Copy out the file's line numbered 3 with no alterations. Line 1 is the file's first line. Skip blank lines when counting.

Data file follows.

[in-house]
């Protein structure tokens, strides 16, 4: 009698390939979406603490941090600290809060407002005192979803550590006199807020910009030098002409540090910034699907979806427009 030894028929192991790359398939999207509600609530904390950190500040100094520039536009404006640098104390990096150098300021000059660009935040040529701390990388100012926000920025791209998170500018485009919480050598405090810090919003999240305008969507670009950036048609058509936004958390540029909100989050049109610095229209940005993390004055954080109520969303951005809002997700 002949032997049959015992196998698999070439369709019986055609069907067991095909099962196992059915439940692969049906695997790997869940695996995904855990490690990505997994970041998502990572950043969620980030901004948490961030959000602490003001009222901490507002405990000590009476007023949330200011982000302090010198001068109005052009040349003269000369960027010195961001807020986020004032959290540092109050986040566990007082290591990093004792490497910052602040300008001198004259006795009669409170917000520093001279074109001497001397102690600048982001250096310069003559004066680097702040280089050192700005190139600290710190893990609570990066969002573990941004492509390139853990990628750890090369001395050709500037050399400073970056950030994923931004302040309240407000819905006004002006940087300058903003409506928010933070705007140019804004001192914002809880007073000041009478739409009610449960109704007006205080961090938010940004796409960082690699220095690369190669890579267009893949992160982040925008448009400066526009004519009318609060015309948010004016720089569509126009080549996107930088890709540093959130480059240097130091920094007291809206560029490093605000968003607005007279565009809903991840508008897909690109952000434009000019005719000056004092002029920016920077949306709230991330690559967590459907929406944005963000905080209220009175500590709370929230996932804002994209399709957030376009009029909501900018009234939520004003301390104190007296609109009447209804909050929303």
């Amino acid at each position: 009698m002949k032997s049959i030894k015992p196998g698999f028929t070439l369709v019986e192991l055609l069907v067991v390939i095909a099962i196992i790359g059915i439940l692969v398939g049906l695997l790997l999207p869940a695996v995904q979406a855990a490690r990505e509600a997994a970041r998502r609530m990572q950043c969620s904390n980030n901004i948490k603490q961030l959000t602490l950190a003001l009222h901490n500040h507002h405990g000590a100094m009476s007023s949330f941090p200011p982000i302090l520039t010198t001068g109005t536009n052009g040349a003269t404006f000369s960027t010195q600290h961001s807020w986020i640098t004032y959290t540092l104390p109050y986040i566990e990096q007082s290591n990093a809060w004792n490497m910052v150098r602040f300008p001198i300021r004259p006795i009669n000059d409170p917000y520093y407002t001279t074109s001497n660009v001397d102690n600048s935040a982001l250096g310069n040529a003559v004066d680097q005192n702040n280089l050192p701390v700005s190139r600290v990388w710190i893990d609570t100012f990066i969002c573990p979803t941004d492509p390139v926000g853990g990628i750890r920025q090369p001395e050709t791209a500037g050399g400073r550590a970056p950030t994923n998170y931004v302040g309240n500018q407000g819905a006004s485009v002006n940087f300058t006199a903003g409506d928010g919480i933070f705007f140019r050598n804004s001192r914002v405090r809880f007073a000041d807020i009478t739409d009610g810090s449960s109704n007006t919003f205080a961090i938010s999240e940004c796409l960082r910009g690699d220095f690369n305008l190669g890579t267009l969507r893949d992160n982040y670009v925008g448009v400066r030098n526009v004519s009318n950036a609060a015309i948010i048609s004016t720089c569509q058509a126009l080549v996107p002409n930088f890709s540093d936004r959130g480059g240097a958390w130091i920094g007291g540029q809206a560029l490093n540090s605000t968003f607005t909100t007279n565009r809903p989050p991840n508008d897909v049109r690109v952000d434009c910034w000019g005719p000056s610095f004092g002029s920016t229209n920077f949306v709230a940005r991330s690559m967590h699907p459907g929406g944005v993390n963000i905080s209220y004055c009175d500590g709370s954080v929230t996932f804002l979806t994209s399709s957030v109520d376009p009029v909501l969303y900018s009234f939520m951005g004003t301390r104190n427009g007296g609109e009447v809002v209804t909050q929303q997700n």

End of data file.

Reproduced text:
């Amino acid at each position: 009698m002949k032997s049959i030894k015992p196998g698999f028929t070439l369709v019986e192991l055609l069907v067991v390939i095909a099962i196992i790359g059915i439940l692969v398939g049906l695997l790997l999207p869940a695996v995904q979406a855990a490690r990505e509600a997994a970041r998502r609530m990572q950043c969620s904390n980030n901004i948490k603490q961030l959000t602490l950190a003001l009222h901490n500040h507002h405990g000590a100094m009476s007023s949330f941090p200011p982000i302090l520039t010198t001068g109005t536009n052009g040349a003269t404006f000369s960027t010195q600290h961001s807020w986020i640098t004032y959290t540092l104390p109050y986040i566990e990096q007082s290591n990093a809060w004792n490497m910052v150098r602040f300008p001198i300021r004259p006795i009669n000059d409170p917000y520093y407002t001279t074109s001497n660009v001397d102690n600048s935040a982001l250096g310069n040529a003559v004066d680097q005192n702040n280089l050192p701390v700005s190139r600290v990388w710190i893990d609570t100012f990066i969002c573990p979803t941004d492509p390139v926000g853990g990628i750890r920025q090369p001395e050709t791209a500037g050399g400073r550590a970056p950030t994923n998170y931004v302040g309240n500018q407000g819905a006004s485009v002006n940087f300058t006199a903003g409506d928010g919480i933070f705007f140019r050598n804004s001192r914002v405090r809880f007073a000041d807020i009478t739409d009610g810090s449960s109704n007006t919003f205080a961090i938010s999240e940004c796409l960082r910009g690699d220095f690369n305008l190669g890579t267009l969507r893949d992160n982040y670009v925008g448009v400066r030098n526009v004519s009318n950036a609060a015309i948010i048609s004016t720089c569509q058509a126009l080549v996107p002409n930088f890709s540093d936004r959130g480059g240097a958390w130091i920094g007291g540029q809206a560029l490093n540090s605000t968003f607005t909100t007279n565009r809903p989050p991840n508008d897909v049109r690109v952000d434009c910034w000019g005719p000056s610095f004092g002029s920016t229209n920077f949306v709230a940005r991330s690559m967590h699907p459907g929406g944005v993390n963000i905080s209220y004055c009175d500590g709370s954080v929230t996932f804002l979806t994209s399709s957030v109520d376009p009029v909501l969303y900018s009234f939520m951005g004003t301390r104190n427009g007296g609109e009447v809002v209804t909050q929303q997700n």